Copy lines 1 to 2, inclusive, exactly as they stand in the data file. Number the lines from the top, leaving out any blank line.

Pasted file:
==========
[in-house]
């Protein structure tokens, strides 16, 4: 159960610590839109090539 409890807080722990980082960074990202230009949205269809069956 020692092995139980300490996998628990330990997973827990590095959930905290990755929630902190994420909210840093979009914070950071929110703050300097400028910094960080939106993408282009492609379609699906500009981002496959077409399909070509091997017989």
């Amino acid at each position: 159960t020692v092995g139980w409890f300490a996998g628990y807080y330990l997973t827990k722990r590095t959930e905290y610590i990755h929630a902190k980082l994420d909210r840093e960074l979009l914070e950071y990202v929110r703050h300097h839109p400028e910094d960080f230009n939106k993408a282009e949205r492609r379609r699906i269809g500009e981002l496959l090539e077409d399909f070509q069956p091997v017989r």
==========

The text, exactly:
[in-house]
């Protein structure tokens, strides 16, 4: 159960610590839109090539 409890807080722990980082960074990202230009949205269809069956 020692092995139980300490996998628990330990997973827990590095959930905290990755929630902190994420909210840093979009914070950071929110703050300097400028910094960080939106993408282009492609379609699906500009981002496959077409399909070509091997017989």